One of the greatest players in Atlanta Hawks history passed away on Friday as 69-year-old Lou Hudson succumbed to complications from a stroke, according to Kurt Helin of Pro Basketball Talk.
The Hawks organization released a statement honoring the six-time All-Star and University of Minnesota product.
Hawks co-owner Michael Gearon discussed the everlasting impact that Hudson had on the franchise.
Lou Hudson holds a special place in the Hawks family, in the hearts of our fans and in the history of our club. As a fan growing up with this team, I'm fortunate to say I was able to see almost every game Sweet Lou played as a member of the Hawks. He was an integral part of successful Hawks teams for over a decade, and is deservedly recognized with the ultimate symbol of his significance to the franchise with the number 23 hanging inside Philips Arena. On behalf of the Hawks organization, I'd like to extend condolences to Lou's family and friends.
Hudson averaged 20.2 points, 4.4 rebounds and 2.7 assists per game over the course of his 13-year career with the Hawks and Los Angeles Lakers.
Even though he hadn't played an NBA game since 1979, many people within the world of basketball remembered Hudson fondly through social media.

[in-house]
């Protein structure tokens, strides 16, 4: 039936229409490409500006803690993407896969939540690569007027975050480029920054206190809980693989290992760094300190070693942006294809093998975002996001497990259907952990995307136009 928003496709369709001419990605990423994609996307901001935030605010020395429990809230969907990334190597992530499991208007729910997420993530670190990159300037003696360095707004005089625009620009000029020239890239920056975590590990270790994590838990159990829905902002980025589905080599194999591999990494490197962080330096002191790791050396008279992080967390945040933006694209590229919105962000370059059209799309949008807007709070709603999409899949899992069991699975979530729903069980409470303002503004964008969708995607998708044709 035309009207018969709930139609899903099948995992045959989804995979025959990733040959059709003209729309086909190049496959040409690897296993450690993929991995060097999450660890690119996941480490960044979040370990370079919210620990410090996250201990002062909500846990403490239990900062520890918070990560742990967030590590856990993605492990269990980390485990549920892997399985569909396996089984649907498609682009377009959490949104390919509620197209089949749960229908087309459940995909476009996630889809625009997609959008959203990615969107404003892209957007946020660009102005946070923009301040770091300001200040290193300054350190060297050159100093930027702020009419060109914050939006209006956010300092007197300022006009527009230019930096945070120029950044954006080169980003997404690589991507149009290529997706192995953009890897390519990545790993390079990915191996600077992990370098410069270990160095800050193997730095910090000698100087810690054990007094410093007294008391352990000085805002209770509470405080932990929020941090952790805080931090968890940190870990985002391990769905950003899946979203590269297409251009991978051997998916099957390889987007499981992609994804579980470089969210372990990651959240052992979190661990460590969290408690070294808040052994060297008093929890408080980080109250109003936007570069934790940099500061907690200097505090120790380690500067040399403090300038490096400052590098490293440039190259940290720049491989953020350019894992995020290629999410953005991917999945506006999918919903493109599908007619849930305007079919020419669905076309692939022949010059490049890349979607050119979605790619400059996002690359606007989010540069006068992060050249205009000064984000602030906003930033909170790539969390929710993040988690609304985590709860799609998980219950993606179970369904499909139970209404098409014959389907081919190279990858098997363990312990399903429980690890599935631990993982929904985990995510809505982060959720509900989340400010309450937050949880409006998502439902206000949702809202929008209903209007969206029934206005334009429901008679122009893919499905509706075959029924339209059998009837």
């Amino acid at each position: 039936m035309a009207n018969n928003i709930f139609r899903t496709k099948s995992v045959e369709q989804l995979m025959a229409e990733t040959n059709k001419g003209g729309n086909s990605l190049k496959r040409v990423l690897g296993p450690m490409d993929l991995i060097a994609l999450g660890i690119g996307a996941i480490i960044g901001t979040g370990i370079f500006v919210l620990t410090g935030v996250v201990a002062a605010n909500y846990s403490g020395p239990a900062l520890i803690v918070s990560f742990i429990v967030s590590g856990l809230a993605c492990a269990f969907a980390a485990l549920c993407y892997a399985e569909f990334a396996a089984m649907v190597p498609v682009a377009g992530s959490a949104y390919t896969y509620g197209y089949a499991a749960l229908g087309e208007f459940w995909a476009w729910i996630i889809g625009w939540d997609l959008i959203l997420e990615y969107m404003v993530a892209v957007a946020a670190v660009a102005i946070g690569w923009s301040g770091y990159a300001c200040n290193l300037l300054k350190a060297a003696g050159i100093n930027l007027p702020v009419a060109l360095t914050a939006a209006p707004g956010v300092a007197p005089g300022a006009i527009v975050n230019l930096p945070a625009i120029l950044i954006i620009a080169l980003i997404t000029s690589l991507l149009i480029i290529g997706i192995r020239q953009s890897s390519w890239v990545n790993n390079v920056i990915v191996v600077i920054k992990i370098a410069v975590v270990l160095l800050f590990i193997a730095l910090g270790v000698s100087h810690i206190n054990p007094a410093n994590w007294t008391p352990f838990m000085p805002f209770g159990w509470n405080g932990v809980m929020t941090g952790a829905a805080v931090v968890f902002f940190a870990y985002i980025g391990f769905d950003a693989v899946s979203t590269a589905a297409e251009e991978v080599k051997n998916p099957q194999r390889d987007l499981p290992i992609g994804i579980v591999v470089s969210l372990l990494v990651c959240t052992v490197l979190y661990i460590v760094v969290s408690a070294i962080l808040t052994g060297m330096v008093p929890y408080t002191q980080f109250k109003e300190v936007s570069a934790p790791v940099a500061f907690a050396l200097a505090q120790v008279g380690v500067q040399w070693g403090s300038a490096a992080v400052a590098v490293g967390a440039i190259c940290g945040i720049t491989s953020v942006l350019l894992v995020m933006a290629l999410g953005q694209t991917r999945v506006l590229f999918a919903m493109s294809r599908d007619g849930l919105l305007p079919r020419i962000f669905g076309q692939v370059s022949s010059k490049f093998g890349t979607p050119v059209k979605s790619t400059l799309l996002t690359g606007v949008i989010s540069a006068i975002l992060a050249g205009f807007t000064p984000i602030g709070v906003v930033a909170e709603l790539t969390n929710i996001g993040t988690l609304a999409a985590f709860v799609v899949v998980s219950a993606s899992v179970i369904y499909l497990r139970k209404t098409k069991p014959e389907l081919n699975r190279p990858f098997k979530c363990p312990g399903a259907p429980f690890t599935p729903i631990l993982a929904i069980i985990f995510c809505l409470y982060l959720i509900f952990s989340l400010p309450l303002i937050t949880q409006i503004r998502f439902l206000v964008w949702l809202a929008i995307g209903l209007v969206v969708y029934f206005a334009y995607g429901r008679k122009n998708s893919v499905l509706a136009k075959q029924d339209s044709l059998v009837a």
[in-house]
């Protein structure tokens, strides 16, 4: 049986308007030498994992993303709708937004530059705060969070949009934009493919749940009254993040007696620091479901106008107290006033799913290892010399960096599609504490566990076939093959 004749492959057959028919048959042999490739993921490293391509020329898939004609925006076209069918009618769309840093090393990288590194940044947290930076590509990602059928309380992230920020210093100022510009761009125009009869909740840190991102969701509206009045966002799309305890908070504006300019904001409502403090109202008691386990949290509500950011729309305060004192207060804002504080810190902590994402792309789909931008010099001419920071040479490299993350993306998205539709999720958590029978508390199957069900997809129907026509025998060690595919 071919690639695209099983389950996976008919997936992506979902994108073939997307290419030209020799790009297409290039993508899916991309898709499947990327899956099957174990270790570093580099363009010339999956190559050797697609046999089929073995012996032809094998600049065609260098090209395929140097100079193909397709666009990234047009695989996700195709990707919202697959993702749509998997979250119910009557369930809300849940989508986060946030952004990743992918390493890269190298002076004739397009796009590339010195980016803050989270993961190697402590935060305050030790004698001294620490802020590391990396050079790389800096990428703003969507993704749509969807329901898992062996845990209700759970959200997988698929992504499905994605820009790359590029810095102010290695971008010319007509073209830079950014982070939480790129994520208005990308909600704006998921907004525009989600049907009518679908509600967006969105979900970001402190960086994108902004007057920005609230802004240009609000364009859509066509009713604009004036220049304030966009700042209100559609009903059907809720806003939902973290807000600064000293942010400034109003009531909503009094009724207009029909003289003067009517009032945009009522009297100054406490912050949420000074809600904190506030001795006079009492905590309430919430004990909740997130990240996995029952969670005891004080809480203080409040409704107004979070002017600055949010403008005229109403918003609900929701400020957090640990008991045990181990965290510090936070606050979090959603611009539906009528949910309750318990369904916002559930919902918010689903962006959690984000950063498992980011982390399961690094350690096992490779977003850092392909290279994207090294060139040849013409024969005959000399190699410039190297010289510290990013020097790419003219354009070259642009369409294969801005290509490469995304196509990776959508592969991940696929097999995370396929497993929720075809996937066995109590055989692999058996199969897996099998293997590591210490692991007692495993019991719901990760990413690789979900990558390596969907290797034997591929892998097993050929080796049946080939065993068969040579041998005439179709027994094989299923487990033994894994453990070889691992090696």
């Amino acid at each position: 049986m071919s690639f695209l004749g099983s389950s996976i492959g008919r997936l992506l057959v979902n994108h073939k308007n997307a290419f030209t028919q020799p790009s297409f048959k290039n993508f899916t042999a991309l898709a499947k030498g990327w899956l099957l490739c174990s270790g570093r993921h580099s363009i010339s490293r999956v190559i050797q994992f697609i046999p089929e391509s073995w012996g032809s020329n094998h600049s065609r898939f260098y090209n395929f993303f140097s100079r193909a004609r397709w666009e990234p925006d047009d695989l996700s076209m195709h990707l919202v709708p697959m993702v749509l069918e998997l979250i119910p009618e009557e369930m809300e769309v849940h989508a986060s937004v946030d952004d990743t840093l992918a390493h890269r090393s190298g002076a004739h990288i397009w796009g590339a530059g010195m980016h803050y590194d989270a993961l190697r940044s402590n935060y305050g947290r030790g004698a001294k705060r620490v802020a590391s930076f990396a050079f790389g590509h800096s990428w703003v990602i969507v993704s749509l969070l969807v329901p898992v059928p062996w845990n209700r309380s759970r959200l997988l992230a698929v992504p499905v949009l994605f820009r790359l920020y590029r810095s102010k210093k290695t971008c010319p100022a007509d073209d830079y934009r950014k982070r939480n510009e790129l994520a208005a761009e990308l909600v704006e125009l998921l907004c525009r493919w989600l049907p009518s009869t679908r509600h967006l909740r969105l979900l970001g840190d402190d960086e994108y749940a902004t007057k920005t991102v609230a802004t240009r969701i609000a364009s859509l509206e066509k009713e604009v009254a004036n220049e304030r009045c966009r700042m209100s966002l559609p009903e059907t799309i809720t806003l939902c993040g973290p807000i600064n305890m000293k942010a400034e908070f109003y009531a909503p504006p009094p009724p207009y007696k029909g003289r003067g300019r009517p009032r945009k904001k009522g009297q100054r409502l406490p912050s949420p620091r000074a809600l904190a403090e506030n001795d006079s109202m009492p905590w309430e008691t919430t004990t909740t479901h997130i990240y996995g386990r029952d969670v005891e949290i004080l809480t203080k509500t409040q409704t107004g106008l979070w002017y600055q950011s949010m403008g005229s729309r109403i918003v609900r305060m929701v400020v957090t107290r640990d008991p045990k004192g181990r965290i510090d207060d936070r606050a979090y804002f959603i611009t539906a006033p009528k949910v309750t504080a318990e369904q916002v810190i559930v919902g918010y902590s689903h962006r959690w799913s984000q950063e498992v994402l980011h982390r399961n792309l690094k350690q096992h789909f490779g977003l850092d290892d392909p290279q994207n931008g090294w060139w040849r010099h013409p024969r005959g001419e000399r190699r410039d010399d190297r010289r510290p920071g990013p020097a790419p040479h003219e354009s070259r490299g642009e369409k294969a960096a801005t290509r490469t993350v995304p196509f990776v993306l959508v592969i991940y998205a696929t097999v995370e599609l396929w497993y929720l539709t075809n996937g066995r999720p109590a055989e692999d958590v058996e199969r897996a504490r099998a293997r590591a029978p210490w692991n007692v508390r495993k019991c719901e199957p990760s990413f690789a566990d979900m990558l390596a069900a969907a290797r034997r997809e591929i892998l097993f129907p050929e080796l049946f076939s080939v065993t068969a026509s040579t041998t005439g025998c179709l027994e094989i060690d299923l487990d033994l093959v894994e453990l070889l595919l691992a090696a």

Robby Kalland of Hawks.com had great things to say about Hudson as a person:
Also, Hawks announcer Bob Rathbun marveled at the shooting ability that made Hudson such a productive player over the years:
Hudson, who was known by many as "Sweet Lou," was named to the All-Star team every season from 1968-69 through 1973-74, and helped lead the Hawks to a division title in 1970.
He was an extremely dangerous shooter, but his numbers weren't as dominant as they potentially could have been due to the fact that he retired one year prior to the advent of the three-point line.
The Hawks franchise hasn't had a ton of success over the past few decades, but Hudson will forever be viewed as a symbol of some of the best times in the team's history.
It is unfortunate that he was never honored with a Hall of Fame election, but perhaps a posthumous induction is still possible. Hudson sadly won't be there to see it, but there is no question that he deserves to be immortalized forever.
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